Making a good match can be difficult. In a pattern researchers call looking-glass merit, hirers tend to look for traits in candidates that make them feel good about themselves. These may be more nuanced than race or gender. A manager who got bad grades as a college freshman is likely to warm to an applicant who also got off to a rough start, research shows. Or a hirer who attended a low-prestige school may favor applicants who did the same.
“What most interviewers are looking for and acting on is more of an intuitive sense of, ‘Would I get along with this person?’ and that often isn’t very reliable,” says Kirsta Anderson, global head of culture transformation in London for Korn Ferry.
Employees err in taking a job because it offers office ping pong, free lunches or heated toilet seats. Ms. McCord recently met an HR executive who claimed to keep employees happy by serving up the latest craft beers. “Well, that sounds like a fun vacation. I’d probably go to that resort. But that’s not what you’re here to do,” says Ms. McCord, author of “Powerful,” a book on building workplace cultures.
Hiring managers need to go deeper and figure out whether applicants are in sync with more fundamental elements of their culture, Ms. Anderson says. Are they excited about how the company innovates, serves customers or makes a social impact? Will they mesh with the way individuals and teams at the company work, by collaborating or competing? And will they naturally make decisions the way the employer wants—individually or as a group, embracing or avoiding risk?
It isn’t easy to suss out those traits in an interview. Jeanne Leasure, a human-resources executive, recalls interviewing applicants for a job that gave employees a lot of autonomy. She was looking for recruits who were self-starters, but wound up hiring one who turned out to be a lovable slacker. “We hit it off, we had similar personalities,” and the applicant gave convincing answers when she asked him about past accomplishments, she says. But on the job, he didn’t have as much drive as she’d hoped, says Ms. Leasure, who was recently named senior vice president, people, at SpotX, an ad-tech company based in Broomfield, Colo. She has begun asking more probing questions, such as, “What was your work ethic like as a teenager?”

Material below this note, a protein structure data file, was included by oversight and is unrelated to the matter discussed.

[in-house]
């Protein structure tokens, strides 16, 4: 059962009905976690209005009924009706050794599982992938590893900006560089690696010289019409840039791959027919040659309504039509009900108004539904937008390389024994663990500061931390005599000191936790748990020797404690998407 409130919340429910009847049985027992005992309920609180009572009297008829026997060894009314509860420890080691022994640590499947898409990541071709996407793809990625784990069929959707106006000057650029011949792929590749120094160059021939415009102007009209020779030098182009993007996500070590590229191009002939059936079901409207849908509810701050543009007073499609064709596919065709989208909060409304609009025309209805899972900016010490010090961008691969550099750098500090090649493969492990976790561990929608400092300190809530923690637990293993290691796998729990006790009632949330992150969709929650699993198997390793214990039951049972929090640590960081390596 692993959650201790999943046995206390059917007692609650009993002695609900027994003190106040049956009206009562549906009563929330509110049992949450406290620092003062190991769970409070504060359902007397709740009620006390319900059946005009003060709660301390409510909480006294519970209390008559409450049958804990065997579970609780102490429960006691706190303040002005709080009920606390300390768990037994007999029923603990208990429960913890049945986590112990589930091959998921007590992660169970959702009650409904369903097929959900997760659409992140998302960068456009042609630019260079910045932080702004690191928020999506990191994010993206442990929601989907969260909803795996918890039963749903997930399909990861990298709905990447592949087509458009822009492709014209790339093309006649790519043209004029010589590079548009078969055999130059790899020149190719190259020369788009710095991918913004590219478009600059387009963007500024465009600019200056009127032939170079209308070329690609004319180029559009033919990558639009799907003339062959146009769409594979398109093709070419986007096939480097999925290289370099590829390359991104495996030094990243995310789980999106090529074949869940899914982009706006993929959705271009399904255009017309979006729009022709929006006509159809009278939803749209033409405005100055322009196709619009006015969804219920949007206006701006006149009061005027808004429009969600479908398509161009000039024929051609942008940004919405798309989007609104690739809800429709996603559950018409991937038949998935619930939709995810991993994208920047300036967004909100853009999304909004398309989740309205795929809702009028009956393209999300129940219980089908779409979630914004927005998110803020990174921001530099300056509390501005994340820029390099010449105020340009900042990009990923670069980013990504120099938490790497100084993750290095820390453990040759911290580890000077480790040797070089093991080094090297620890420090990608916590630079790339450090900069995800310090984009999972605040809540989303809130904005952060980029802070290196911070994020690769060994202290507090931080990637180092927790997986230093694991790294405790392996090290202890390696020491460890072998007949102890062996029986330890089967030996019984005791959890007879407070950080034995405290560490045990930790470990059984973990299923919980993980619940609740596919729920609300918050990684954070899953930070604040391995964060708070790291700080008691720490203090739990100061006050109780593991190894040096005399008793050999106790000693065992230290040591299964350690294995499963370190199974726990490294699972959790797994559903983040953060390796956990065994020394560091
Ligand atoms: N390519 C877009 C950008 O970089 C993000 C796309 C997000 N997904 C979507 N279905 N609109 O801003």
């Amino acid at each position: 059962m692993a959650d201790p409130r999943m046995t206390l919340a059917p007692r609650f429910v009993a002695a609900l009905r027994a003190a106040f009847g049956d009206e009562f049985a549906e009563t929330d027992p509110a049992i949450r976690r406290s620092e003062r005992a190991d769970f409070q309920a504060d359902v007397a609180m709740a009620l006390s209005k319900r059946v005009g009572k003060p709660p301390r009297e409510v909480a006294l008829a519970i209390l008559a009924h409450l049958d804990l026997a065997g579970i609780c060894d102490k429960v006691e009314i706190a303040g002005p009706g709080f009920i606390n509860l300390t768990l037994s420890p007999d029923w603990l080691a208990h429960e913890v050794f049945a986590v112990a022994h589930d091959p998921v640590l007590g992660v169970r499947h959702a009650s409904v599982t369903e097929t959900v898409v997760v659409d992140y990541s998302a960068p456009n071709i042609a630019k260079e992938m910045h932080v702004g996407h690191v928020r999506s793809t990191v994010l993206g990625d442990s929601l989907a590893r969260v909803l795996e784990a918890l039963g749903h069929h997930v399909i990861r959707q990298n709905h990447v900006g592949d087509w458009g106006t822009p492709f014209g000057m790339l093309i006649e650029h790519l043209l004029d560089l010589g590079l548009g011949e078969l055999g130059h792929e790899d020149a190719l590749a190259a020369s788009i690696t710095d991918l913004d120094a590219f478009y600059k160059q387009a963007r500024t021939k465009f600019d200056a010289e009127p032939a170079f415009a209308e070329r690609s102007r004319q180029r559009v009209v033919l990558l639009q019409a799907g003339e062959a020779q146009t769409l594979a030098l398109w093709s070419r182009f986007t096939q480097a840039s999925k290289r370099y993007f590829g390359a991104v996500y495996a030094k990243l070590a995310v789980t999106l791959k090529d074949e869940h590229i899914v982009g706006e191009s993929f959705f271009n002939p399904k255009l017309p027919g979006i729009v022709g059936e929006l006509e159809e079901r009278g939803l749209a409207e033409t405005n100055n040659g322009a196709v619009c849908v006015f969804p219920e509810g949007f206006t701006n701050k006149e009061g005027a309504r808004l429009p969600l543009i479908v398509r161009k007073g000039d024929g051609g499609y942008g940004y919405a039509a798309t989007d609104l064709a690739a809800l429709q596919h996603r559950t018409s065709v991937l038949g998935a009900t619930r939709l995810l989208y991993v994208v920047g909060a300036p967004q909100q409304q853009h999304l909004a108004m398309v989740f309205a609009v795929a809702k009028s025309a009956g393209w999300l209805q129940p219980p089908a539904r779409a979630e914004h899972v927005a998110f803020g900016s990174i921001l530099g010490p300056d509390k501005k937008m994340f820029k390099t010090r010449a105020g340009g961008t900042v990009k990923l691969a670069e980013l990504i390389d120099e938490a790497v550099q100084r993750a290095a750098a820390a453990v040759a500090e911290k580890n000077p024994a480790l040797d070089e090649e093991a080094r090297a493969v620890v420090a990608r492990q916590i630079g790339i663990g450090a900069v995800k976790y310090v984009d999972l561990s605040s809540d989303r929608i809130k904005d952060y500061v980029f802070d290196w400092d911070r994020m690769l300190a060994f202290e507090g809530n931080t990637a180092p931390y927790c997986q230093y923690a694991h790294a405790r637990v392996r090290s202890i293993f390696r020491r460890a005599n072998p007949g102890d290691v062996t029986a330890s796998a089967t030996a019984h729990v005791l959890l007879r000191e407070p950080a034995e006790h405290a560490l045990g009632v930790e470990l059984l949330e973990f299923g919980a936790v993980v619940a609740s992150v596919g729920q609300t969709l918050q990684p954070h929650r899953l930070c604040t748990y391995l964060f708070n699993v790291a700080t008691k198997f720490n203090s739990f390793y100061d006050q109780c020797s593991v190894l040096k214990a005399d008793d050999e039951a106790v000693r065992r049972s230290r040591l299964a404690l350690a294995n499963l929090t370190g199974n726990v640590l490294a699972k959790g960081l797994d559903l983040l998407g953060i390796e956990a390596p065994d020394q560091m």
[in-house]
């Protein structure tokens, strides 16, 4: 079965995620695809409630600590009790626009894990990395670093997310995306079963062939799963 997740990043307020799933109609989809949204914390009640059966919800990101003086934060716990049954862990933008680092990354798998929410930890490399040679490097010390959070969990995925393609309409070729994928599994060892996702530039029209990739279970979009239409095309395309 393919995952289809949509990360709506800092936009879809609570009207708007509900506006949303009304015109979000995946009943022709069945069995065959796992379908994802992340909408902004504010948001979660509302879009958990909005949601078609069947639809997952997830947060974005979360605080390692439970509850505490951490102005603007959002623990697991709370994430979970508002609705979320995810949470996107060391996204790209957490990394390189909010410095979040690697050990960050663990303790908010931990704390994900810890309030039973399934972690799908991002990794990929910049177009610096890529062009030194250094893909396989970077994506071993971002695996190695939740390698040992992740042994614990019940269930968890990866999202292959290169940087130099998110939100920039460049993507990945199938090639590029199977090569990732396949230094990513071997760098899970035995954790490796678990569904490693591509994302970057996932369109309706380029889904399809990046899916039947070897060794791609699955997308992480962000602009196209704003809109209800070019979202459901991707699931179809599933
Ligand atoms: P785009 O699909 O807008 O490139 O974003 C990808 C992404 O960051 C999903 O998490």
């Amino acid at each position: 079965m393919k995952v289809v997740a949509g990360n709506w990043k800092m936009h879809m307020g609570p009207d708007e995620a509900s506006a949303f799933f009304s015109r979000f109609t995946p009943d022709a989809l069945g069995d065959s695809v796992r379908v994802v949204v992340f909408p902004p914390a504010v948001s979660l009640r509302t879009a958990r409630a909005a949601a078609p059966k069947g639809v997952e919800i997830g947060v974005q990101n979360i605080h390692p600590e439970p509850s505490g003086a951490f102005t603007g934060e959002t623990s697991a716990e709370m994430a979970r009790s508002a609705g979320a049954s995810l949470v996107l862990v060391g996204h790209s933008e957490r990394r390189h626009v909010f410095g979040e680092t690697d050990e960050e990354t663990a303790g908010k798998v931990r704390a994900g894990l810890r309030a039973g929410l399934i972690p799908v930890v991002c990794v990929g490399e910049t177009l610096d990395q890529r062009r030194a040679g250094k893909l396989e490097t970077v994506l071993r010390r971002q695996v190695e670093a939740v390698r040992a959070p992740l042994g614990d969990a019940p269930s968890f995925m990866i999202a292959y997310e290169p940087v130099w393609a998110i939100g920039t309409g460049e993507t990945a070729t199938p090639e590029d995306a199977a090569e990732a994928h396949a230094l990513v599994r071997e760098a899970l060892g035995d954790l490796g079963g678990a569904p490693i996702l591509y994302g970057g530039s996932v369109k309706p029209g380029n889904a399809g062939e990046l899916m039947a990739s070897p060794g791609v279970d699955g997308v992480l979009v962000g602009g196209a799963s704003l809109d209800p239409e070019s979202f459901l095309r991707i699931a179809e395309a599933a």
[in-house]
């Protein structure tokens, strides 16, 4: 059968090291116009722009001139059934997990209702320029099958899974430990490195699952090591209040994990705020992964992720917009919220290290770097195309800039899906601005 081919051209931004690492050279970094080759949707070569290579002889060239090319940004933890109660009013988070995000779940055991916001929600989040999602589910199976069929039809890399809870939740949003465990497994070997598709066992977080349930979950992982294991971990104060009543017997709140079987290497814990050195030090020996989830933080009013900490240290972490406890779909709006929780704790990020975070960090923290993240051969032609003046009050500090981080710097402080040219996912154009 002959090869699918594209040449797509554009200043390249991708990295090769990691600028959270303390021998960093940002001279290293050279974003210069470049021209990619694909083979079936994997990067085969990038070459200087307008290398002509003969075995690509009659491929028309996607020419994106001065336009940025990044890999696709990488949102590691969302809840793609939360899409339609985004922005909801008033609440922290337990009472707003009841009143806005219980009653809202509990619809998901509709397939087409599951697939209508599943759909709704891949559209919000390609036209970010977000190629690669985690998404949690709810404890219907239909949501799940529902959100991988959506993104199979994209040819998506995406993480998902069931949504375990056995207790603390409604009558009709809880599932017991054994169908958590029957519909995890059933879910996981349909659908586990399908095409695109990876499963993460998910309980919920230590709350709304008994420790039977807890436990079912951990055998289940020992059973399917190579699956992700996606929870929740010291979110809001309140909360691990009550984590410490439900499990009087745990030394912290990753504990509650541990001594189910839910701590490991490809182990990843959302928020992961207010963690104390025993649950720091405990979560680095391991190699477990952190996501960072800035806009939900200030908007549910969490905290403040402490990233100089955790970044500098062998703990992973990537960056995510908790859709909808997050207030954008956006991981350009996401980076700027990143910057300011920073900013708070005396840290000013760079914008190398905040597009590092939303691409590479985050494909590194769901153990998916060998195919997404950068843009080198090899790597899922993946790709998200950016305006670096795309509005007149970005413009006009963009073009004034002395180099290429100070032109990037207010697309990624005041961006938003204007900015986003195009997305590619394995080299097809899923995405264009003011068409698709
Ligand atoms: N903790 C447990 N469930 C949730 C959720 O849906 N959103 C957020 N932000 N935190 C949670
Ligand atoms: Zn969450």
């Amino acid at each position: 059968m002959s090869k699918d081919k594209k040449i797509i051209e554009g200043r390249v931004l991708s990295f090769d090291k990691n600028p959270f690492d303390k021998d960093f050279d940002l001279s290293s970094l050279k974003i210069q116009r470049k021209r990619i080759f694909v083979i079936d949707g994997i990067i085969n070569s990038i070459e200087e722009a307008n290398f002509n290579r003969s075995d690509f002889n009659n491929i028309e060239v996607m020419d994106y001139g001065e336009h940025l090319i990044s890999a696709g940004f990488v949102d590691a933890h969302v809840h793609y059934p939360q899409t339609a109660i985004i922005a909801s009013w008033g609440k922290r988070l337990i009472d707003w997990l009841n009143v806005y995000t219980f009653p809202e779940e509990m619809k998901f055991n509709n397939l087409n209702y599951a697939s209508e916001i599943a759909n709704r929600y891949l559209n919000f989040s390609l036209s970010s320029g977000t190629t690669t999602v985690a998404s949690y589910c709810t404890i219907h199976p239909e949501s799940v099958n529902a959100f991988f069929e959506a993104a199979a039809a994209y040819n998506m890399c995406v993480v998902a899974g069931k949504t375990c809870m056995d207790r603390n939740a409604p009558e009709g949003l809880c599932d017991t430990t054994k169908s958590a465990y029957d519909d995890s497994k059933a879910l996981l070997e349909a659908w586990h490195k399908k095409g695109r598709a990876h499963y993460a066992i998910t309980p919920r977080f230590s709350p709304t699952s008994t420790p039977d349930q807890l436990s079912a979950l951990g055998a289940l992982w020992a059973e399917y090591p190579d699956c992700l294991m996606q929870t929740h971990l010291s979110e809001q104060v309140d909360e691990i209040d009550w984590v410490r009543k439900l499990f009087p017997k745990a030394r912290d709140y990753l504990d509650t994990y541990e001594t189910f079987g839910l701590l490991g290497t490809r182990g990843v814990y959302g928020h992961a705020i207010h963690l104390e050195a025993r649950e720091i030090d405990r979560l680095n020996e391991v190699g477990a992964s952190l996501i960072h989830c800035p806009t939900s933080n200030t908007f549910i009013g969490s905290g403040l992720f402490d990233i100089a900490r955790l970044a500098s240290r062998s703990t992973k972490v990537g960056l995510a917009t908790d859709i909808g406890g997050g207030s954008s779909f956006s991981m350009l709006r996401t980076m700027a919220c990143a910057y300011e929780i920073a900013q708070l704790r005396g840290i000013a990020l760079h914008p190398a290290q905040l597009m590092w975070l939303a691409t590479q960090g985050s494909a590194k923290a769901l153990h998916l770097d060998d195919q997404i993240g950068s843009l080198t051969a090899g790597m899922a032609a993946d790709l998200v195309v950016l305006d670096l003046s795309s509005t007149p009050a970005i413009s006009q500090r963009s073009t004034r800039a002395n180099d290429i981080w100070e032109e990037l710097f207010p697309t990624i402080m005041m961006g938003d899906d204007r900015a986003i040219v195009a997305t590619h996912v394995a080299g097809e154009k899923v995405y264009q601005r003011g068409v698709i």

Fingerpaint Marketing is a flat organization with no lofty job titles, and its teams must work smoothly together on tight deadlines. When Ed Mitzen, founder of the Saratoga Springs, N.Y., agency, interviews candidates, he explores whether they’ll be kind to everyone regardless of status, and pleasant to work with. If teammates enjoy working with them, he reasons the team will get more done and do better work.
He screens out big egos partly by asking drivers for his company’s car service how candidates treated them en route to and from the interview. “If they’re a jerk to the car-service guy, that’s a warning sign,” Mr. Mitzen says. He once rejected an applicant partly because he put on airs with the driver and expected him to open the door for him.
“Really? You’re applying for a $150,000-a-year job,” Mr. Mitzen says. “You’re not applying to be ambassador to France. Take it easy.”
The best hires find the company’s business goals motivational, Ms. McCord says. “A big filter for hiring people at Netflix was, were they interested in our goal of making the customer happy?” Ms. McCord says. She invited applicants to see the customer as someone like their mom—not the engineer at the next desk, she says.
Many employers post their cultural values on the wall but fail to make them explicit to job applicants, says S. Chris Edmonds, author of “The Culture Engine.” This can easily lead to misfires. Some 7% of workers ages 24 to 36 say they dislike their employer’s culture so much that they intend to quit their jobs in the next two years, according to a 2019 survey by Deloitte of 13,416 millennial employees.